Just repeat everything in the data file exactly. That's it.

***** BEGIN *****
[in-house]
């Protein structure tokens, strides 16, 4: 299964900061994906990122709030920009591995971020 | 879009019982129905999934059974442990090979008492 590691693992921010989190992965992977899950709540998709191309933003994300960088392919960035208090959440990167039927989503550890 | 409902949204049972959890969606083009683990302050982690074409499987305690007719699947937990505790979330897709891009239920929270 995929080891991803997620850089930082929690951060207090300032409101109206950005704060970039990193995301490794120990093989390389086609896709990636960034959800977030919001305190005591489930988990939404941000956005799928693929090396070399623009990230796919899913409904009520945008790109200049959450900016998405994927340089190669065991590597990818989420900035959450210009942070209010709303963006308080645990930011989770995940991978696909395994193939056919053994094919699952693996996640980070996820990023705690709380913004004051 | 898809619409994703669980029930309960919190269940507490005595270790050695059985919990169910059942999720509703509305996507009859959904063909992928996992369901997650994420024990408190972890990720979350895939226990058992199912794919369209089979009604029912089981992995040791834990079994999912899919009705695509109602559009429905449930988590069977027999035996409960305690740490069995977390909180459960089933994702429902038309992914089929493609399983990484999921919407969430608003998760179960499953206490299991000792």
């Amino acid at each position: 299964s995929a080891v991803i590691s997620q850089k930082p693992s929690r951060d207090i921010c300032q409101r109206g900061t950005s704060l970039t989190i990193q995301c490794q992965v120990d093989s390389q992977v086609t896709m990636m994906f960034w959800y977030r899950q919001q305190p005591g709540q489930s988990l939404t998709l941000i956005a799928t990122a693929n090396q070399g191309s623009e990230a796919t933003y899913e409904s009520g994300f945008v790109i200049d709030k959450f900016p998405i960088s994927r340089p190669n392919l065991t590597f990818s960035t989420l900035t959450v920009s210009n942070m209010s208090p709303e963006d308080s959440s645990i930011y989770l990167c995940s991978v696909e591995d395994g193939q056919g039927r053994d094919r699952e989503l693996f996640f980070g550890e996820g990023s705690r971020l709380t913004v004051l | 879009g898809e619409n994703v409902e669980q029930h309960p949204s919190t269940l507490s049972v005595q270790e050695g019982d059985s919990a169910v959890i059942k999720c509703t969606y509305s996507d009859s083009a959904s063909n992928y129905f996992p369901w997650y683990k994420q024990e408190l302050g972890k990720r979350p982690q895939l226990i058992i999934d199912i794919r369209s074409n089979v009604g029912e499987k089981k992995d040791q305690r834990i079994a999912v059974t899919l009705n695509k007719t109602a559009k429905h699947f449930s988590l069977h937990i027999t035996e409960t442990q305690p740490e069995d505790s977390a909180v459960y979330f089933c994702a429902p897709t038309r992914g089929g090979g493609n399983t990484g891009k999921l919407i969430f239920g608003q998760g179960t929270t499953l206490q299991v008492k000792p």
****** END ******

[in-house]
């Protein structure tokens, strides 16, 4: 299964900061994906990122709030920009591995971020 | 879009019982129905999934059974442990090979008492 590691693992921010989190992965992977899950709540998709191309933003994300960088392919960035208090959440990167039927989503550890 | 409902949204049972959890969606083009683990302050982690074409499987305690007719699947937990505790979330897709891009239920929270 995929080891991803997620850089930082929690951060207090300032409101109206950005704060970039990193995301490794120990093989390389086609896709990636960034959800977030919001305190005591489930988990939404941000956005799928693929090396070399623009990230796919899913409904009520945008790109200049959450900016998405994927340089190669065991590597990818989420900035959450210009942070209010709303963006308080645990930011989770995940991978696909395994193939056919053994094919699952693996996640980070996820990023705690709380913004004051 | 898809619409994703669980029930309960919190269940507490005595270790050695059985919990169910059942999720509703509305996507009859959904063909992928996992369901997650994420024990408190972890990720979350895939226990058992199912794919369209089979009604029912089981992995040791834990079994999912899919009705695509109602559009429905449930988590069977027999035996409960305690740490069995977390909180459960089933994702429902038309992914089929493609399983990484999921919407969430608003998760179960499953206490299991000792």
């Amino acid at each position: 299964s995929a080891v991803i590691s997620q850089k930082p693992s929690r951060d207090i921010c300032q409101r109206g900061t950005s704060l970039t989190i990193q995301c490794q992965v120990d093989s390389q992977v086609t896709m990636m994906f960034w959800y977030r899950q919001q305190p005591g709540q489930s988990l939404t998709l941000i956005a799928t990122a693929n090396q070399g191309s623009e990230a796919t933003y899913e409904s009520g994300f945008v790109i200049d709030k959450f900016p998405i960088s994927r340089p190669n392919l065991t590597f990818s960035t989420l900035t959450v920009s210009n942070m209010s208090p709303e963006d308080s959440s645990i930011y989770l990167c995940s991978v696909e591995d395994g193939q056919g039927r053994d094919r699952e989503l693996f996640f980070g550890e996820g990023s705690r971020l709380t913004v004051l | 879009g898809e619409n994703v409902e669980q029930h309960p949204s919190t269940l507490s049972v005595q270790e050695g019982d059985s919990a169910v959890i059942k999720c509703t969606y509305s996507d009859s083009a959904s063909n992928y129905f996992p369901w997650y683990k994420q024990e408190l302050g972890k990720r979350p982690q895939l226990i058992i999934d199912i794919r369209s074409n089979v009604g029912e499987k089981k992995d040791q305690r834990i079994a999912v059974t899919l009705n695509k007719t109602a559009k429905h699947f449930s988590l069977h937990i027999t035996e409960t442990q305690p740490e069995d505790s977390a909180v459960y979330f089933c994702a429902p897709t038309r992914g089929g090979g493609n399983t990484g891009k999921l919407i969430f239920g608003q998760g179960t929270t499953l206490q299991v008492k000792p």